Hotel industry leaders say the tourist towns of Queenstown, Rotorua and Christchurch are being hit hardest by the recession and global economic downturn.
At its industry conference, three out of five managers from the biggest chains in New Zealand predicted Christchurch hotels would see a significant drop in earnings in the next year and the other two expected a moderate drop.
Queenstown was only slightly better, with two out of the five expecting a significant drop and three predicting a moderate drop in hotel earnings. Two out of three who had hotels in Rotorua expected a significant drop in earnings.
James Parkinson, a director of Horwarth, which specialises in giving advice to the hotel, tourism and leisure sectors, said Christchurch and Queenstown were expected to be affected by either newly built hotels or soon-to-be-completed hotels coming on board.
But Rotorua had much bigger issues because it had no new hotels and was simply suffering from a lack of visitors.
"There is no question that Rotorua is a destination that is suffering, and part of the concern with Rotorua is if you were to compare and contrast it with Queenstown - Queenstown is also slow at the moment but it is very easily explained by a large amount of new supply.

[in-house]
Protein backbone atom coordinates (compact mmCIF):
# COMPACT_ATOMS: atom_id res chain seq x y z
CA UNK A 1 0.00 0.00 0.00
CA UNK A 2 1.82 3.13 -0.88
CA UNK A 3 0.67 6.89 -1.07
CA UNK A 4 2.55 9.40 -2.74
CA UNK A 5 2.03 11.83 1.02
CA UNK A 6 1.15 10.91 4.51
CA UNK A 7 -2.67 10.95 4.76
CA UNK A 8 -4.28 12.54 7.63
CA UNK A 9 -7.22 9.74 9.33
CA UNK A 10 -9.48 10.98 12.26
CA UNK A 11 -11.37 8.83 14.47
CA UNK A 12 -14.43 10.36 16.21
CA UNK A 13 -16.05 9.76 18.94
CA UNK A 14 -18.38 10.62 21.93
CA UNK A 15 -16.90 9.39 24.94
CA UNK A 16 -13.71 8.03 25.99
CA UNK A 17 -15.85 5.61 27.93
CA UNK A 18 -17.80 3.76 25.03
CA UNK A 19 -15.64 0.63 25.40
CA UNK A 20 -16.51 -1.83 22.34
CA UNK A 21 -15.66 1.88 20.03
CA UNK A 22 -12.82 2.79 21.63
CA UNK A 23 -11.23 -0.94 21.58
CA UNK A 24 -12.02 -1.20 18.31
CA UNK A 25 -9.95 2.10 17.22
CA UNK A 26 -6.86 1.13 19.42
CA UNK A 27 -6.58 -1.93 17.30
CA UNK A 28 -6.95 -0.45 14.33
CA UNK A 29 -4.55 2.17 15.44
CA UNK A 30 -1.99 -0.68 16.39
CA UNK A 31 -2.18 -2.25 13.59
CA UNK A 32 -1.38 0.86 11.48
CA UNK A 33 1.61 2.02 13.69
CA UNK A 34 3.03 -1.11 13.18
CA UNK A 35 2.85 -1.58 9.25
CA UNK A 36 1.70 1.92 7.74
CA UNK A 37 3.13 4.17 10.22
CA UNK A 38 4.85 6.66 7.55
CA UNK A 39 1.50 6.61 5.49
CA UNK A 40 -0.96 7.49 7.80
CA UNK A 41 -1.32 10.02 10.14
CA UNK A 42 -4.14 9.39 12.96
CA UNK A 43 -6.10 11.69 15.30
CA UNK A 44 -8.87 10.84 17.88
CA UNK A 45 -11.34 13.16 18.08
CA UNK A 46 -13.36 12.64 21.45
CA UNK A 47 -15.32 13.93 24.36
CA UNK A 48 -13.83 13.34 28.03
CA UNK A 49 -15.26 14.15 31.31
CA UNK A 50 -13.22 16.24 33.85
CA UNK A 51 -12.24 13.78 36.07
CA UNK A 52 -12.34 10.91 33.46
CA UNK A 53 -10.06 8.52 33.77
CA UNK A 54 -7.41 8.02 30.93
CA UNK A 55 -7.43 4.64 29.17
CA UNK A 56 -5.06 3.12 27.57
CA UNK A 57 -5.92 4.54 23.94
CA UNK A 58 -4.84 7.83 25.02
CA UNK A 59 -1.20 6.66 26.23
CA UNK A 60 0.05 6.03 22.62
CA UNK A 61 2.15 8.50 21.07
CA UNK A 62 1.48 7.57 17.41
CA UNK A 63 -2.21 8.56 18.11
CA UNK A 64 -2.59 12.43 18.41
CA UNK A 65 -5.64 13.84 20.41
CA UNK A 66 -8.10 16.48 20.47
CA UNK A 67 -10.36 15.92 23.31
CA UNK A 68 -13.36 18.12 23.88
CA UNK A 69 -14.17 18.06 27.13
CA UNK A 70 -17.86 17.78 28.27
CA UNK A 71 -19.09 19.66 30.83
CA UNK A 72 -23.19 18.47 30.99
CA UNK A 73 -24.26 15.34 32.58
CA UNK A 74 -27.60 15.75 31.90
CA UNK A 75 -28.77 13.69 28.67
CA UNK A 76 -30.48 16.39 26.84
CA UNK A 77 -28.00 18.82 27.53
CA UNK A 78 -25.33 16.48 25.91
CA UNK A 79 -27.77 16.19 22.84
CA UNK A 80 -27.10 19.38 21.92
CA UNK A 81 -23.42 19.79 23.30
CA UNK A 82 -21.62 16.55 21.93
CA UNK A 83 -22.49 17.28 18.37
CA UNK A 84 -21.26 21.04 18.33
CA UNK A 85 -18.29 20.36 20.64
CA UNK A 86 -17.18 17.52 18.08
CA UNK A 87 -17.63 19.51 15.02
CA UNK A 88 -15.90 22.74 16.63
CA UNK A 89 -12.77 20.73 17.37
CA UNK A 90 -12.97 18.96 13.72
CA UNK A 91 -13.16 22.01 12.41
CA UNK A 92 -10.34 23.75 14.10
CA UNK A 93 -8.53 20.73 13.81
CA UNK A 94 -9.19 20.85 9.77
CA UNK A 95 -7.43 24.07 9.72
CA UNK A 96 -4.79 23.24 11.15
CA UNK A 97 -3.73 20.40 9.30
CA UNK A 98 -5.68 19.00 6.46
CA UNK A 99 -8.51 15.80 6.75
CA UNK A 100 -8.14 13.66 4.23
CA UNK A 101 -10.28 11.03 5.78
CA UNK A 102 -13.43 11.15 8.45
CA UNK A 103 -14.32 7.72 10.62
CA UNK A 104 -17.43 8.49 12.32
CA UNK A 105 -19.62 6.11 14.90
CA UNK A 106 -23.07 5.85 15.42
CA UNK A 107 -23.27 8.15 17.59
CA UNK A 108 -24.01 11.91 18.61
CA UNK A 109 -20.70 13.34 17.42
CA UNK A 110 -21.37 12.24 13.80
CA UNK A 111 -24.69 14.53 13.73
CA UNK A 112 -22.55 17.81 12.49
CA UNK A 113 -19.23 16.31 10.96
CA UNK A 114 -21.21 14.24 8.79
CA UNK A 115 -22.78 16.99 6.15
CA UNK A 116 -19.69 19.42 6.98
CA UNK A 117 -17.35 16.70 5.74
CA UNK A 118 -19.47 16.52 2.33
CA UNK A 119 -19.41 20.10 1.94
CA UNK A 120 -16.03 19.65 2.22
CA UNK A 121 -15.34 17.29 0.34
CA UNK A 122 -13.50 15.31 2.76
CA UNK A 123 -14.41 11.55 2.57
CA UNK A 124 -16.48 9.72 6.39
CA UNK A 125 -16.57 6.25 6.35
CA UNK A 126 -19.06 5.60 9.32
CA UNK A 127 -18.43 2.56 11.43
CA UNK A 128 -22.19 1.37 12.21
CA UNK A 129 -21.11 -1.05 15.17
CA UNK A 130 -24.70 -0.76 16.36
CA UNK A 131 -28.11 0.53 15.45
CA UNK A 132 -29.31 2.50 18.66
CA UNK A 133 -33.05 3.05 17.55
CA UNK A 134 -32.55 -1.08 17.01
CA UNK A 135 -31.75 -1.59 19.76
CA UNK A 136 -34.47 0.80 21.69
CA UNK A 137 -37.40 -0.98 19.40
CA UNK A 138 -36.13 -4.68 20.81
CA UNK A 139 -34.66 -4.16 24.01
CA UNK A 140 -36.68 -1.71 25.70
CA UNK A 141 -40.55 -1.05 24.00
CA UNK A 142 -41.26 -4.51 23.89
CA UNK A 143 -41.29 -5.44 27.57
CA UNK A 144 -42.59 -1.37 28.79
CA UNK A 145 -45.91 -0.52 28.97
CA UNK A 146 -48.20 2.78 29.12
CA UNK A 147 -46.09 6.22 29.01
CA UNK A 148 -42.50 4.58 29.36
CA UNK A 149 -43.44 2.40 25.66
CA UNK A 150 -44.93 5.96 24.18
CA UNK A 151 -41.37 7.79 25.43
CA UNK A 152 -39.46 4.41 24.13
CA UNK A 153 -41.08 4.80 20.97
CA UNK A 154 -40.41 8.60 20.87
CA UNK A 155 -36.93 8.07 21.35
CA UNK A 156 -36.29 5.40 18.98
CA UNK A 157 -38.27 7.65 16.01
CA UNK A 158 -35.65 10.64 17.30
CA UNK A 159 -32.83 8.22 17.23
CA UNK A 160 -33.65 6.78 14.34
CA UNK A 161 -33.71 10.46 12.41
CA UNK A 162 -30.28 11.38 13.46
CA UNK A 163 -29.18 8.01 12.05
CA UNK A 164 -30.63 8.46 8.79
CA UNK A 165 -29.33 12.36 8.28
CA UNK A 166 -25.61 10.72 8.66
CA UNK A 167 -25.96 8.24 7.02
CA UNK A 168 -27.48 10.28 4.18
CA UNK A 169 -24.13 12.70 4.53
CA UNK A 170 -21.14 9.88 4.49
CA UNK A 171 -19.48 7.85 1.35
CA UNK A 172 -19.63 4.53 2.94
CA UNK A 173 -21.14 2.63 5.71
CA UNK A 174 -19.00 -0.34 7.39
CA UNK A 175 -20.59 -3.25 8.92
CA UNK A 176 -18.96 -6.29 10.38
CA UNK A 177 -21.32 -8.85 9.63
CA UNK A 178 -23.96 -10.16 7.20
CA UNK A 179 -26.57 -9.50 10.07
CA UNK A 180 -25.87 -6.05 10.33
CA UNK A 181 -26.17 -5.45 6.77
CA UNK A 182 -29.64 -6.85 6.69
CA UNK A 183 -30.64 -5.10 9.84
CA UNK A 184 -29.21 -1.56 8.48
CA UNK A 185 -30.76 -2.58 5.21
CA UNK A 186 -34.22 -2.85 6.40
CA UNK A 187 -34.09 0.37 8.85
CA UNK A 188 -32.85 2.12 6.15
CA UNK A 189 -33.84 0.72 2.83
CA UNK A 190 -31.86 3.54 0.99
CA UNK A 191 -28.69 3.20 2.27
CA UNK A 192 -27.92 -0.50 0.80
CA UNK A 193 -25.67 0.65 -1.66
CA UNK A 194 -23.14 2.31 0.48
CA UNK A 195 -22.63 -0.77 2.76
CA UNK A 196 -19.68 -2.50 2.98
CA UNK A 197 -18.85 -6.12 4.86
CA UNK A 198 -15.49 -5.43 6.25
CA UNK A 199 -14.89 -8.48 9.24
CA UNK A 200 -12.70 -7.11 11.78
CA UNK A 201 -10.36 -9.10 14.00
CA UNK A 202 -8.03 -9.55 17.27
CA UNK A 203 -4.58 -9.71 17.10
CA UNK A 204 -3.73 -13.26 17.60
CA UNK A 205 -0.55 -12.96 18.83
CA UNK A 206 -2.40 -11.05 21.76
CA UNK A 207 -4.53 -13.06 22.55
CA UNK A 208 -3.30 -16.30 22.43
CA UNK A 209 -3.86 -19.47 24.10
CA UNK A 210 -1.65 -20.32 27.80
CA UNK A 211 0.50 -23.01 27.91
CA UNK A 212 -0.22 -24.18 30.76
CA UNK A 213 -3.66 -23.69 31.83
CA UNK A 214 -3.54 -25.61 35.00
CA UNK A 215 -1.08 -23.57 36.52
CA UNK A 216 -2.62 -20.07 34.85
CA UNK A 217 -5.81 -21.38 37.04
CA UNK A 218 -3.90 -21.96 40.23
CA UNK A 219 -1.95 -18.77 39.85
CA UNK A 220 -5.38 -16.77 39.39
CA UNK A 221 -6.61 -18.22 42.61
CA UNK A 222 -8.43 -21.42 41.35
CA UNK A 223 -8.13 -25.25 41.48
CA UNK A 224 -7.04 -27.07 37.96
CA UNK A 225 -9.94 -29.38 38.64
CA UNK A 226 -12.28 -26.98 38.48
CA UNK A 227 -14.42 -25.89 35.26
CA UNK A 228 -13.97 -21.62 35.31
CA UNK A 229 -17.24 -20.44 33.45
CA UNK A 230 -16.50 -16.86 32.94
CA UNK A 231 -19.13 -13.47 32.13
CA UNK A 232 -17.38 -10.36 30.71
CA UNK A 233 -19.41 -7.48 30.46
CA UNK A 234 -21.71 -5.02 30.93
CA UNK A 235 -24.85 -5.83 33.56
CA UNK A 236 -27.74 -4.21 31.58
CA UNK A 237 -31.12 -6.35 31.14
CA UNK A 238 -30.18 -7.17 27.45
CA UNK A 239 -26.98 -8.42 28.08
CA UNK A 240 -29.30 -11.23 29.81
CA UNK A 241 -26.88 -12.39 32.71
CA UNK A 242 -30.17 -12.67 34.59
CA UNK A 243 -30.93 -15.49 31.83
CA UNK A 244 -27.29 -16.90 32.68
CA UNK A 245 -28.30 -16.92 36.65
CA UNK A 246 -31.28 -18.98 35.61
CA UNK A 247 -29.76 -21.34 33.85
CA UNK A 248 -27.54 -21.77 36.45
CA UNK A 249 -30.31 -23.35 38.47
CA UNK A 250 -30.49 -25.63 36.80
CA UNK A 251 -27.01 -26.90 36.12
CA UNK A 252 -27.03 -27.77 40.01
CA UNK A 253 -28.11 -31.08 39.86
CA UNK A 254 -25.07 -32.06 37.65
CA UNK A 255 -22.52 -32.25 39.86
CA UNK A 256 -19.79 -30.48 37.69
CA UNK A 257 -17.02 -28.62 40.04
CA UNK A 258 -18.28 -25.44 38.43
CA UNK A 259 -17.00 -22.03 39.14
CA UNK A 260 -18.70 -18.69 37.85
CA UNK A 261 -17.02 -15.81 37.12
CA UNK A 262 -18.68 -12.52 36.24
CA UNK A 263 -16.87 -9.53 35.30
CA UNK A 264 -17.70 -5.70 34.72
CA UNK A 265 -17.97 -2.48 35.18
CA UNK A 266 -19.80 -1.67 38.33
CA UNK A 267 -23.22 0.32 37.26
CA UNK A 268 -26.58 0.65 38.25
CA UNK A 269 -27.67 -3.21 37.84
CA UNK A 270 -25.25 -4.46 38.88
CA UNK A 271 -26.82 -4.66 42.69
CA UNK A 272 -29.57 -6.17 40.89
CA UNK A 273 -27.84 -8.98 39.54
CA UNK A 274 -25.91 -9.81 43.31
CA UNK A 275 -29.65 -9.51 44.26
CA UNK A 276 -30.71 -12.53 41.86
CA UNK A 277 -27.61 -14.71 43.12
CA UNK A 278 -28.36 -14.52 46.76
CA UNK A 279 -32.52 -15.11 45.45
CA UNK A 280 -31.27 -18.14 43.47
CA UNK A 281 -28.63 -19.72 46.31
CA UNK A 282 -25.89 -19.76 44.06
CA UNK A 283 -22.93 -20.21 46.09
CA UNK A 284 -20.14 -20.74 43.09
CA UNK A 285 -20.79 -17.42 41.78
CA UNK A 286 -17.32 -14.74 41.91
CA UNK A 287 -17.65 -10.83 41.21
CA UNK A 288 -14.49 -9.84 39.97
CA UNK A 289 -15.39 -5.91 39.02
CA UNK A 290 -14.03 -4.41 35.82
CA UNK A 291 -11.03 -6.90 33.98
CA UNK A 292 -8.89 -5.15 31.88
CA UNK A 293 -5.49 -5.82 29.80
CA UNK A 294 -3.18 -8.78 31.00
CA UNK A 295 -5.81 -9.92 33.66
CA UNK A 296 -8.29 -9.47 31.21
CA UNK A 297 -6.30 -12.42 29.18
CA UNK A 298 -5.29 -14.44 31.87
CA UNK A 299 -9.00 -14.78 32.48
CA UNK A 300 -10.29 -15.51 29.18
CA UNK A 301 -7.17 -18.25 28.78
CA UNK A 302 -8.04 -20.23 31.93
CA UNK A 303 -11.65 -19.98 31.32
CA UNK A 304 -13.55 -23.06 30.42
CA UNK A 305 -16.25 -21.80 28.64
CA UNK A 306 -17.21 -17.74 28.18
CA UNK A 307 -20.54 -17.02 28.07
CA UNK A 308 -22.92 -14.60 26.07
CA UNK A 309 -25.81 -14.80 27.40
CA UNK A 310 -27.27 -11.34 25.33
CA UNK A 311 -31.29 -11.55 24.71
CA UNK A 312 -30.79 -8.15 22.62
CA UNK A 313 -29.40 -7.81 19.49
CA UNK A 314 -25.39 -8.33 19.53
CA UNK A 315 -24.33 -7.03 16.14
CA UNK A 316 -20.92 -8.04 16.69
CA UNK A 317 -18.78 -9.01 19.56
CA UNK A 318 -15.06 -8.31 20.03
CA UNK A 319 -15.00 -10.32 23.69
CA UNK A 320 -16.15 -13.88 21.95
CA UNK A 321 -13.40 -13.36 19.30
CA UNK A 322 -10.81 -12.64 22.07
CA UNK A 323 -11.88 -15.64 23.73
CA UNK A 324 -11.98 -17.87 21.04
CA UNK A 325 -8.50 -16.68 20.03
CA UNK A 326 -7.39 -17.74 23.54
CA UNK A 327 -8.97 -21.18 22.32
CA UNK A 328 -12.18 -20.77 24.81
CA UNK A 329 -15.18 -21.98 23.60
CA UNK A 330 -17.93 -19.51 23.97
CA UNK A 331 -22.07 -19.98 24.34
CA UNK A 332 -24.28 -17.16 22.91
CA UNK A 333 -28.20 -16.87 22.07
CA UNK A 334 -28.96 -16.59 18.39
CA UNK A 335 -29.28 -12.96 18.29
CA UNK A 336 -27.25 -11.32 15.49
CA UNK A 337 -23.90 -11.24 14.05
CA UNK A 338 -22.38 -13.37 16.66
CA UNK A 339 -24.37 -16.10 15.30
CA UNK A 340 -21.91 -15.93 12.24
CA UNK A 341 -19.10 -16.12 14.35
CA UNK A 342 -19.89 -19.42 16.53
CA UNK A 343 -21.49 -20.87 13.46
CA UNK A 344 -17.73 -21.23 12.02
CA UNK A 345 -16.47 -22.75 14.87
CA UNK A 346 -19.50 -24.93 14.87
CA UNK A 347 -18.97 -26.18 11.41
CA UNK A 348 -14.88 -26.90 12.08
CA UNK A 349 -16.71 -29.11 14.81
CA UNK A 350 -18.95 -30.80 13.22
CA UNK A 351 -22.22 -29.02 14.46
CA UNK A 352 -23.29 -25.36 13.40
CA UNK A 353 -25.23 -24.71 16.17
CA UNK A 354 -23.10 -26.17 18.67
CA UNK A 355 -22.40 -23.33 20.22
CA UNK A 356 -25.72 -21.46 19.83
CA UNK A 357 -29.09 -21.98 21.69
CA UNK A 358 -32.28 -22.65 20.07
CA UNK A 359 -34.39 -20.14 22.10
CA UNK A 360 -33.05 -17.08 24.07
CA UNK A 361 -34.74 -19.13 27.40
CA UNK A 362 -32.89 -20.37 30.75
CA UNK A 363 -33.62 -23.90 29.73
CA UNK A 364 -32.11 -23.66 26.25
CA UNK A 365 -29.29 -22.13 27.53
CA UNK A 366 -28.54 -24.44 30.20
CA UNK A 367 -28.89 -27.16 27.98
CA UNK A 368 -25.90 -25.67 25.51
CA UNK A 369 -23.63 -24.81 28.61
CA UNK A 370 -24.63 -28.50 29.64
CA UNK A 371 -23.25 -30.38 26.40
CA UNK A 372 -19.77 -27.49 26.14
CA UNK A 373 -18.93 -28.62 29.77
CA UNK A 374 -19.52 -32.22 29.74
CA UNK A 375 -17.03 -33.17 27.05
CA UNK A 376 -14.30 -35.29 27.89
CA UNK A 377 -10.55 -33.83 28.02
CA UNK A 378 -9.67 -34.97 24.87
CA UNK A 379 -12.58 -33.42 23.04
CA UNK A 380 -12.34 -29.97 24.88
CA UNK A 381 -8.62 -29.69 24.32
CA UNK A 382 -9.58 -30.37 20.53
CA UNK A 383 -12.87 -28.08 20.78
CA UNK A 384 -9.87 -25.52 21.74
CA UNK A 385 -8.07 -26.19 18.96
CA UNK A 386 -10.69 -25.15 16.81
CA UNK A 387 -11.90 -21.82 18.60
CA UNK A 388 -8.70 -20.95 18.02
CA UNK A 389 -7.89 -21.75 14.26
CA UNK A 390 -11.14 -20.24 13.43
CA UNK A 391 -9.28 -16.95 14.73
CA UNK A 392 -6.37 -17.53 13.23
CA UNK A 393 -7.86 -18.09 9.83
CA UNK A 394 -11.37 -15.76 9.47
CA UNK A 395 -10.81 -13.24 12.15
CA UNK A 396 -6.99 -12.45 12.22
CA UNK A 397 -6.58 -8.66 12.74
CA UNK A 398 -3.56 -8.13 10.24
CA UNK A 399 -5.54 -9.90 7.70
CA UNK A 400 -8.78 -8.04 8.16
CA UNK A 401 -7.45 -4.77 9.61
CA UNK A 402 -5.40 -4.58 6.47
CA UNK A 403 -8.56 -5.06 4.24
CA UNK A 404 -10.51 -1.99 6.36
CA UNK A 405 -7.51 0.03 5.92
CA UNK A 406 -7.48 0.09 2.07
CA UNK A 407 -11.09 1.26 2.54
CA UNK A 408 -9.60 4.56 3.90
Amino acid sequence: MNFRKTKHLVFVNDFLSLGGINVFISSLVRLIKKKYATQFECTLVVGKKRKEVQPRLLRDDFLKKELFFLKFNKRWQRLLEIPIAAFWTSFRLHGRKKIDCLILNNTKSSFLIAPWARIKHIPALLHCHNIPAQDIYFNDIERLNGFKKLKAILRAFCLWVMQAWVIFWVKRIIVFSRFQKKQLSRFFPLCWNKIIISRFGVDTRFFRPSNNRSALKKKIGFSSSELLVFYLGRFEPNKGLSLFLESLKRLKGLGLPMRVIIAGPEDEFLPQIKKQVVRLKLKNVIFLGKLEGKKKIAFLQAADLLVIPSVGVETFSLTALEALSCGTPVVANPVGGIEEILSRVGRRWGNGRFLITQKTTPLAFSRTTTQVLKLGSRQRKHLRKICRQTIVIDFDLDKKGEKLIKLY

"That is not the case with Rotorua. Rotorua is suffering from a loss of demand. It has a stable supply side but a lack of demand."
Parkinson thought a lot of Rotorua's problems stemmed from the downturn in the Asian markets.
"Rotorua has evolved as a market that is heavily reliant on the tour markets from Asia. The same can be said of Queenstown as well but Queenstown is more exposed to fully independent travellers."
Parkinson said Rotorua's room rates had always been low compared with other markets. But even in the past few years when others had enjoyed growth, Rotorua had missed out.
"Rotorua has a lot more motels than other cities to cater for the domestic market. But it doesn't have any corporate base. It's very exposed to the leisure market."
Matt Taplin, vice-president of operations at the Millennium and Copthorne Hotel Group, which has two hotels in Rotorua, agrees.
"Rotorua has got too many eggs in too few baskets."
It has relied heavily on international visitors from Asia and some of those markets were already in decline before the recession and swine flu hit.
"Japan has been slowly declining for some time, Korea has had a sharp decline and China was declining, then it was growing and now it has been knocked back again by the recent swine flu outbreak - and that has had a big impact."
At this time of year Rotorua was usually benefiting from high numbers of Japanese school parties but there had been a lot of cancellations as a result of swine flu, Taplin said.
Rotorua was fiercely competitive in the hotel business - probably more so than other locations.
"When there is a surplus of rooms the rates come down quickly and it seems to take a long time to come out of it."
When you look at the yield, Rotorua is one of the least attractive places to build a new hotel in New Zealand. "Rotorua's yield is lower by some 15 per cent."
And that is part of Rotorua's problem too, Parkinson says.